When 60 Isn't Enough

A lot of leftbloggers are understandably upset that the 60-vote requirement is still with them.  How can Democrats control 60% of the Senate, and still be unable to get a goddamn cloture vote?

Well, Teddy Kennedy is out of commission.  But not totally.  This shouldn't keep Democrats from passing legislation.  Why can't Democrats do this?  Hilzoy points out that Democrats could always vote for cloture and then vote no:

It's one thing to vote against something, and quite another to vote against the proposition that a majority should be able to determine whether or not it passes in the Senate. There are rare occasions when I could see doing that. (I would have filibustered the Iraq war, for instance.) But voting to sustain a filibuster ought to be very serious, and wholly different from simply not supporting a bill.

Democrats ought at least to be able to insist that their members should not obstruct the agenda that the party as a whole has embraced. Absent some very compelling reason, voting to sustain a filibuster on any important piece of Democratic legislation ought to be seen not just as a way of not supporting a bill, but as undermining both the Democratic Party and the Senate as a body. And it should be punished. When Senators vote to sustain a filibuster of a bill that's a Democratic priority, they should absolutely lose seniority.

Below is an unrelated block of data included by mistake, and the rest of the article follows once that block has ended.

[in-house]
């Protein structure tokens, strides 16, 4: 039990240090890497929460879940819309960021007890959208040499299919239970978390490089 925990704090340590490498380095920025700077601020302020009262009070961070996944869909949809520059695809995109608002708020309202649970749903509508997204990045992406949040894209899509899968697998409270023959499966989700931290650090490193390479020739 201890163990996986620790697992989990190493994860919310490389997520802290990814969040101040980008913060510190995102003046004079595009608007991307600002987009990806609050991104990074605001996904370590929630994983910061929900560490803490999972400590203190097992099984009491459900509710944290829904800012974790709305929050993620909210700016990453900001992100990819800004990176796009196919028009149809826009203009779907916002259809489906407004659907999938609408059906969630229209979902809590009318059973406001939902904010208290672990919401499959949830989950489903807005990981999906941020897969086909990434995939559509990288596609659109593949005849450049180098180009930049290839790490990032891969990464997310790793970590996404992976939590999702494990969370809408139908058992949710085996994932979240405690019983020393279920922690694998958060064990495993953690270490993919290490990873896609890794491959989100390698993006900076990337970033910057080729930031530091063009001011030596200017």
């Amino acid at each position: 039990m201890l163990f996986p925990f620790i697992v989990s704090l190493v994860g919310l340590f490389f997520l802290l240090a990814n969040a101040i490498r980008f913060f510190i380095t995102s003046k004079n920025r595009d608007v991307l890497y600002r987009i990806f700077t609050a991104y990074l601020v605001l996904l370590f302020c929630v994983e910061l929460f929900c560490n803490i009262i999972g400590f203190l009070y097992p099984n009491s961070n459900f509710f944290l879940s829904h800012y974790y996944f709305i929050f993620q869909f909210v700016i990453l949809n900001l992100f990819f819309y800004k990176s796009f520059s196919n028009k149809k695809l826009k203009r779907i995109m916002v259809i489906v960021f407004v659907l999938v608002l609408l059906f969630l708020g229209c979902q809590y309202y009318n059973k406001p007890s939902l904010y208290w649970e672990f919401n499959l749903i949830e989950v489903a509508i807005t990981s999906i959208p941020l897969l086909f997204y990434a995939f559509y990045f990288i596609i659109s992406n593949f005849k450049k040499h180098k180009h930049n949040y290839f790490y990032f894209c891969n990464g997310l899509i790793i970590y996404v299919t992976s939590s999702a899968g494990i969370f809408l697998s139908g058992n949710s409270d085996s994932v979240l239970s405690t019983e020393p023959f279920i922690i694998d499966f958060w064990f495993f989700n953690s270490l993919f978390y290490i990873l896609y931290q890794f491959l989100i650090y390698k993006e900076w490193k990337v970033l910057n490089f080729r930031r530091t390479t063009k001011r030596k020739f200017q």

But of course, if Hilzoy were in the Senate, she wouldn't be Hilzoy; she'd be someone who had just spent some of the best years of their life putting themself into a position to get into the Senate.  And she'd undoubtedly have plans to stay there for a good, long time, doing all manner of wonderful things for her constituents, and the world.

I am perhaps too fond of rational actor models, as I am constantly assured by angry commenters, but I assume that the reason Democrats can't get the votes for cloture is that many of their members do not want to vote at all--they come from states sufficiently finely balanced that voting either yes or no on things like healthcare could be their undoing.  Moreover, I assume the reason the Democrats have not put the arm on their members is that they believe that doing so would result in the loss of their 60-vote majority in 2010.  Even further, I believe that the Senate leadership is probably much better at assessing this particular risk than I am.

So what is a good Democrat to do?  That, alas, I cannot answer, since I am not a good Democrat.  All I have to offer is my own surprise that it's so hard to get things done even with those magical 60 votes.